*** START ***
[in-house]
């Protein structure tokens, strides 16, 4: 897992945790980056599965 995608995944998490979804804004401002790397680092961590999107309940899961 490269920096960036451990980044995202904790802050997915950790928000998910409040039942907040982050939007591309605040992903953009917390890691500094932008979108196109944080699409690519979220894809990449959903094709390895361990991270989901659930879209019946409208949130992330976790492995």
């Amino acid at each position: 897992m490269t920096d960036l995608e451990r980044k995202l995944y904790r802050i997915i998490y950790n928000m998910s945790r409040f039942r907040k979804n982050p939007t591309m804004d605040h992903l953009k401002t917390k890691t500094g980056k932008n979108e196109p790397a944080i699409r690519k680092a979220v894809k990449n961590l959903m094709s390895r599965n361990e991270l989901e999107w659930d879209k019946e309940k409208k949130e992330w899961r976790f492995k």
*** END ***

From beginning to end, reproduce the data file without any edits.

[in-house]
């Protein structure tokens, strides 16, 4: 897992945790980056599965 995608995944998490979804804004401002790397680092961590999107309940899961 490269920096960036451990980044995202904790802050997915950790928000998910409040039942907040982050939007591309605040992903953009917390890691500094932008979108196109944080699409690519979220894809990449959903094709390895361990991270989901659930879209019946409208949130992330976790492995």
């Amino acid at each position: 897992m490269t920096d960036l995608e451990r980044k995202l995944y904790r802050i997915i998490y950790n928000m998910s945790r409040f039942r907040k979804n982050p939007t591309m804004d605040h992903l953009k401002t917390k890691t500094g980056k932008n979108e196109p790397a944080i699409r690519k680092a979220v894809k990449n961590l959903m094709s390895r599965n361990e991270l989901e999107w659930d879209k019946e309940k409208k949130e992330w899961r976790f492995k």